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dc.contributor.advisor Brown, Randall en_US
dc.contributor.author Townley, Kelly Leigh
dc.date.accessioned 2019-03-14T22:45:13Z
dc.date.available 2019-03-14T22:45:13Z
dc.date.created 2018 October en_US
dc.date.issued 01-15-19
dc.identifier.other Master of Business Administration en_US
dc.identifier.uri http://hdl.handle.net/10211.3/208591
dc.description.abstract A qualified teacher workforce is an essential component for improving educational outcomes. Yet, school districts throughout California report having a shortage of qualified teachers. To try to deal with this situation, California school districts often hire underprepared teachers and emergency-credential substitutes. In addition, they may staff their classrooms with teachers out of their subject area, eliminate courses, or over-enroll class rosters. A teacher shortage is especially acute in the Stockton Unified School District (USD). The Stockton district is located in an urban community, and it serves 40,000 students with a $585 million budget. The purpose of this study is to identify a possible solution to the teacher shortage in the Stockton USD through the development of paraprofessional educators. The district has teacher pathway programs at three comprehensive high schools, access to a bountiful supply of paraprofessionals, and its own teacher induction program. This study suggests that the addition of a Teacher Supply Chain Coordinator to bridge the gaps between these assets, along with implementation of teacher retention strategies, will maximize the district’s potential to produce and maintain a fully prepared teacher workforce.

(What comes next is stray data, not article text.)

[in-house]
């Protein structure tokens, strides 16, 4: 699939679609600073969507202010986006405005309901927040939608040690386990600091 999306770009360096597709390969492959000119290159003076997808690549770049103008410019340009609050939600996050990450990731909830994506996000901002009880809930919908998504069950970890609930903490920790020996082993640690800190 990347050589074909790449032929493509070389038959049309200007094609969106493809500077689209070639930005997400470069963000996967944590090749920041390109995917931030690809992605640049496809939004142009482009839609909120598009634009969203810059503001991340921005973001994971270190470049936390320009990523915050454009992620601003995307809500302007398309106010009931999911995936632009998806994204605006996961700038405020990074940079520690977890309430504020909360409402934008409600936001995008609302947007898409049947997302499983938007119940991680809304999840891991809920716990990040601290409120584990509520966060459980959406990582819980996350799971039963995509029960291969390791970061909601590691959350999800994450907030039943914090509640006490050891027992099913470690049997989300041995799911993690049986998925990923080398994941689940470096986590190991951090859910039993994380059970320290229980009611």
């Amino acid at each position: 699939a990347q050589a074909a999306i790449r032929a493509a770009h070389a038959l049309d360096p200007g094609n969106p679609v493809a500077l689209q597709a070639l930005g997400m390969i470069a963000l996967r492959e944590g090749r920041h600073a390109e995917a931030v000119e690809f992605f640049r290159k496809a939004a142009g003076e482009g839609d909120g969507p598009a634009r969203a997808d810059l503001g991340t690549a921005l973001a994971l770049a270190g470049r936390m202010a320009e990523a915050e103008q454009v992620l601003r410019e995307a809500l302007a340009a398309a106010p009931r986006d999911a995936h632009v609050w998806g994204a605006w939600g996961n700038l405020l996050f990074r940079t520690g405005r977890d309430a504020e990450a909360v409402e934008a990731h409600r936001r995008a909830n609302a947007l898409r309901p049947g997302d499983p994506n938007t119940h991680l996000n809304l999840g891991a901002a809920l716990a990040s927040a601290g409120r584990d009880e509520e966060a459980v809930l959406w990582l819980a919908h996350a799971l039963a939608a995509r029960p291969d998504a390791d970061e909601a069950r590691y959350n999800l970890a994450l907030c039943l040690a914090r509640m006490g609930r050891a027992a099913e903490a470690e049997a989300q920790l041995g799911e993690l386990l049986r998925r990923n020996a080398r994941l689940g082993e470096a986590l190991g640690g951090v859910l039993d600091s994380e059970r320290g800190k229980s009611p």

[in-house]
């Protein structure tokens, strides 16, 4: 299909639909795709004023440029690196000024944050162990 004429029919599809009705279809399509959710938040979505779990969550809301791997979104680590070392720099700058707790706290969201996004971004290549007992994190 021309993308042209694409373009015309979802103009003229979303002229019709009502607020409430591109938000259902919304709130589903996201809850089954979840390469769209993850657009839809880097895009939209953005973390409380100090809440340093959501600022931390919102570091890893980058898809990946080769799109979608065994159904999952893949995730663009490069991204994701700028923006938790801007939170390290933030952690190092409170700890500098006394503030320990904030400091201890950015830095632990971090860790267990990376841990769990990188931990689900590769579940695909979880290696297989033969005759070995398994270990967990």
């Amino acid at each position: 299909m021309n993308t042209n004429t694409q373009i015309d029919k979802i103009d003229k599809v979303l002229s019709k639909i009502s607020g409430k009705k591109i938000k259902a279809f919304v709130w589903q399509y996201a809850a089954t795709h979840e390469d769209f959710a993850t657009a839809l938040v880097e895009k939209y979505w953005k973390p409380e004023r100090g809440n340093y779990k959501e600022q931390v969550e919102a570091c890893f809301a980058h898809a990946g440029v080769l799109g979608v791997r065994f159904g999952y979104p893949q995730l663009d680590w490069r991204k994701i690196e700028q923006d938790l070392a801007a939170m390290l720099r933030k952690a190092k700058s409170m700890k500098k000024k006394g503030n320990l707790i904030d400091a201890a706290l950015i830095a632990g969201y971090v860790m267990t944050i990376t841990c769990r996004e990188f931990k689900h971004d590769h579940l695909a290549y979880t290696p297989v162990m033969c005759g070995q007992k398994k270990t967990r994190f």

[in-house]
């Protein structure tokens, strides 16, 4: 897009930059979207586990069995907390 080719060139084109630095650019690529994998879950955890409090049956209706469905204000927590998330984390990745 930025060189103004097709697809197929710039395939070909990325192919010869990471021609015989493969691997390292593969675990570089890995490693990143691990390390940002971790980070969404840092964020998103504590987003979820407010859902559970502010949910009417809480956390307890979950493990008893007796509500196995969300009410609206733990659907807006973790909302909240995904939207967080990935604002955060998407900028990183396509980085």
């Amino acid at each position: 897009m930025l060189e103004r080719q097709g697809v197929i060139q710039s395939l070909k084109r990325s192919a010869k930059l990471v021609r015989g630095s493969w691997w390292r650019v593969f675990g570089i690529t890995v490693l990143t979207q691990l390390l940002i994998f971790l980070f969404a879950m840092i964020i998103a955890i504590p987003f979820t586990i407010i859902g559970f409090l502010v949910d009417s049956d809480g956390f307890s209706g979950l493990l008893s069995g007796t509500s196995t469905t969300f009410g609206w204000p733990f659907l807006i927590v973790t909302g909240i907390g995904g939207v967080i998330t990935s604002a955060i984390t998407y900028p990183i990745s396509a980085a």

dc.language.iso en_US en_US
dc.title Investigating the Stockton Unified School District teacher shortage and proposing a teacher supply-chain solution for the shortage
dc.type Thesis en_US
dc.date.updated 2019-03-14T22:45:13Z
dc.contributor.committeeMember Kotrozo, Jarrett||Kidd, Katrina||Gomez-Arias, Tomas en_US

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